by BOZÉRIAN, Jules; LASSALLE, Louis Simon Cabaillot, illus
Paris: Mme. Ve Louis Janet, 1849. The Adventures of Pierrot and Harlequin With Sixteen Hand-Colored Lithograph Plates by Louis Lassalle LASSALLE, Louis Simon Cabaillot, illustrator. BOZÉRIAN, Jules. Noir et Blanc: Vie et Aventures de Pierrot et de Son Ami Arlequin. Enriche de 16 vignettes par Louis Lassalle rehaussées en couleur. Paris: Mme. Ve Louis Janet, . Octavo (9 1/8 x 5 7/8 inches; 232 x 149 mm.). [viii], 232 pp. Hand colored frontispiece and pictorial title, and fourteen hand colored lithograph plates with original tissue guards. Neat early ink signature on half-title. Some scattered light foxing to text. Publisher's quarter red morocco over red cloth boards decoratively stamped in blind. Spine with four raised bands decoratively tooled and lettered in gilt,faux moiré silk endleaves, all edges gilt. Slight (1 1/2 inch) split to upper joints, but still sound. Pierrot is a stock character of pantomime and commedia dell'arte whose origins are in the late seventeenth-century Italian troupe of players performing in Paris and known as the Comédie-Italienne; the name is a diminutive of Pierre (Peter). His character in contemporary popular culture-in poetry, fiction, and the visual arts, as well as works for the stage, screen, and concert hall-is that of the sad clown, pining for love of Columbine, who usually breaks his heart and leaves him for Harlequin. Performing unmasked, with a whitened face, he wears a loose white blouse with large buttons and wide white pantaloons. Sometimes he appears with a frilled collaret and a hat, usually with a close-fitting crown and wide round brim, more rarely with a conical shape like a dunce's cap. But most frequently, since his reincarnation under Jean-Gaspard Deburau, he wears neither collar nor hat, only a black skullcap. The defining characteristic of Pierrot is his naïveté: he is seen as a fool, often the butt of pranks, yet nonetheless trusting. Louis Simon Cabaillot Lassalle (1808-1885). Known under his artist name Louis Lassalle, he was student of Pierrre Paris and Louis Charles Müller (1815-1892). He began his working life as a draftsman and a lithographer. Lassalle lived in Paris and from 1828 to 1854 produced several hundred lithographs and many paintings. His first exhibition took place at the 1850 Salon de Paris where he showed three of his paintings which were very well received by the artistic community. Lassalle was honored by Queen Victoria when she purchased a decorative fan which had belonged to Jean-Pierre Duvelleroy (1802-1889) and which had been hand-painted by Lassalle. Influenced by Pierre Edouard Frere, he moved toward genre painting and showed a remarkable talent for depicting young children playing in the snow. One of his paintings "Une Partie de Traineau" (A Sledge Party) is on display in the Ecouen meeting room.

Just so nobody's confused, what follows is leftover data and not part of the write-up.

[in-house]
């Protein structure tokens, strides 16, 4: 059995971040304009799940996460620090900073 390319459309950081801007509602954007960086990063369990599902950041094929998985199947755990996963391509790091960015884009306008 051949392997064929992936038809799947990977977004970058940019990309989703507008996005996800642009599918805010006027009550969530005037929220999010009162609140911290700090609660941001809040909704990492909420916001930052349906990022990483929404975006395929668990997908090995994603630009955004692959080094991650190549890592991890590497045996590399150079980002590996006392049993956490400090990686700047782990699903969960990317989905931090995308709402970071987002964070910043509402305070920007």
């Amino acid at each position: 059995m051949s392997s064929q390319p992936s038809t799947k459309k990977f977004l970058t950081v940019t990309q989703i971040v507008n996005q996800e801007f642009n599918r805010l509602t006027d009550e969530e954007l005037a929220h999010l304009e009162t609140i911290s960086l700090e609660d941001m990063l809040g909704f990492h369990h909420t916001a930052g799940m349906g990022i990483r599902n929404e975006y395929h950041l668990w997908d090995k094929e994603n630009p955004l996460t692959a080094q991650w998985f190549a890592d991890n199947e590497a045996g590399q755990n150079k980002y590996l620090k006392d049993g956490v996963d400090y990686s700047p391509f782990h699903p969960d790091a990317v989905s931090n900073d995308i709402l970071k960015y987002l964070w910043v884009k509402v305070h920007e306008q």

(Inventory #: 04840)